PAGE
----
Most scientists once thought that the brain cells of mammals, once damaged, could never be repaired. But researchers at Stanford University in California have regrown damaged optic nerves in mice, restoring hope that similar treatments could help people with glaucoma, Alzheimer’s disease and even spinal cord injuries.
How did they do it? With two methods: flipping on a “growth switch,” a gene that encourages growth of cells in the central nervous system, and “exercising” the eye by having mice look at displays of bold, shifting patterns.
“When we combined those two,” said Andrew Huberman, the lead researcher, “we saw this incredible synergistic effect. The neurons grew enormous distances — 500 times longer and faster than they would ordinarily.”
This strategy is actually what happens in the early brain, said Russell Van Gelder of the University of Washington, who was not involved with the study. “It suggests that the conversation that occurred between the brain and eye in development … can be revived.”
— Stanford Medicine (@StanfordMed) July 18, 2016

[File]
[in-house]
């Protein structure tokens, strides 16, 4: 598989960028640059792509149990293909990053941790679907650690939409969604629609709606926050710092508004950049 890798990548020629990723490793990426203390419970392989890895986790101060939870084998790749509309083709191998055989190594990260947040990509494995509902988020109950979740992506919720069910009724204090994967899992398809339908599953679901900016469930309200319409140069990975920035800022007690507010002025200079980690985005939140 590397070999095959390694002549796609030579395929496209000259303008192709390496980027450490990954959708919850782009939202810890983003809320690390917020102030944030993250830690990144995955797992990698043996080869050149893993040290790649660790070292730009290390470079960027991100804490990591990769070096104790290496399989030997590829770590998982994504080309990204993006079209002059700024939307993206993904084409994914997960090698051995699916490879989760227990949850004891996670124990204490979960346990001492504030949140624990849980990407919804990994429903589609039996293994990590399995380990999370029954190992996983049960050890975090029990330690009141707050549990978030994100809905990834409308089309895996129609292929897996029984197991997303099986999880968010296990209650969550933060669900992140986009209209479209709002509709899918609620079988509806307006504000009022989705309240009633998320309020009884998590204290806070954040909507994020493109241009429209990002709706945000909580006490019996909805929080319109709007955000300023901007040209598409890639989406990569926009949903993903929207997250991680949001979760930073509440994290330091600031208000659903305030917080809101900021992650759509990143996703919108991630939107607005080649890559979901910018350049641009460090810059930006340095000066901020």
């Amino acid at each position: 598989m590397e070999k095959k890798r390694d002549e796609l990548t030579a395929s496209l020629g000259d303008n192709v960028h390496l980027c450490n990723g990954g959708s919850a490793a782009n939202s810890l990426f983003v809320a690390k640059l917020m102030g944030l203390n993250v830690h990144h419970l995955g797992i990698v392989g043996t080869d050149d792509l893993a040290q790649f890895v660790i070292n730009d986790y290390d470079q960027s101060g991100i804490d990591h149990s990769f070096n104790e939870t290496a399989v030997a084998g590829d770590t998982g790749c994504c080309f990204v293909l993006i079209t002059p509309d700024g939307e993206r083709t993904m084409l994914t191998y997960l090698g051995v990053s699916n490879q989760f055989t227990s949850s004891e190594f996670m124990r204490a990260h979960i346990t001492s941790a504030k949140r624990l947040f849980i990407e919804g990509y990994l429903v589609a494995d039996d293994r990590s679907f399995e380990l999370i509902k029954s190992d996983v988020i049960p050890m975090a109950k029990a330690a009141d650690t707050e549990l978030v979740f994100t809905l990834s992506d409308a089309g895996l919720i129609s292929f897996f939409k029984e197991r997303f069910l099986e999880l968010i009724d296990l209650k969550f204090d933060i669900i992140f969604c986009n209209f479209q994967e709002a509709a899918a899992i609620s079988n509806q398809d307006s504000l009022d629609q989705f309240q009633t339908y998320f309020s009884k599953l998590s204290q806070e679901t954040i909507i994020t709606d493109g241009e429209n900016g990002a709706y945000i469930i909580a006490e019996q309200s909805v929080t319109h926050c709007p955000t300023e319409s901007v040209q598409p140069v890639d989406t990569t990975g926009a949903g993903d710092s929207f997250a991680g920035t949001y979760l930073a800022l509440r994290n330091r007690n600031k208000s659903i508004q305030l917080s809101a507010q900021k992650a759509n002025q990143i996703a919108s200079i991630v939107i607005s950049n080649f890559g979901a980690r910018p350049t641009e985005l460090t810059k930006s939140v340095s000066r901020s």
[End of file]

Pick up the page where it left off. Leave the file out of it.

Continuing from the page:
Not only did the neurons, or nerve cells, grow, but they seemed to know exactly where they were going during regeneration, according to Huberman. Although their restored vision wasn’t perfect, the study’s once-blind mice passed basic tests of visual ability.
The work gives researchers hope that diseases like glaucoma, which affects 70 million people around the world, could be reversed, and that other types of brain and nerve cells can be regrown in similar ways. This could mean restoring memory pathways damaged by Alzheimer’s or enabling movement after spinal cord damage.
“Before, there was nothing we could do,” said Zhigang He, a co-author of the paper. “Now, we need to think about what type of patient might be most likely to benefit from the treatment.”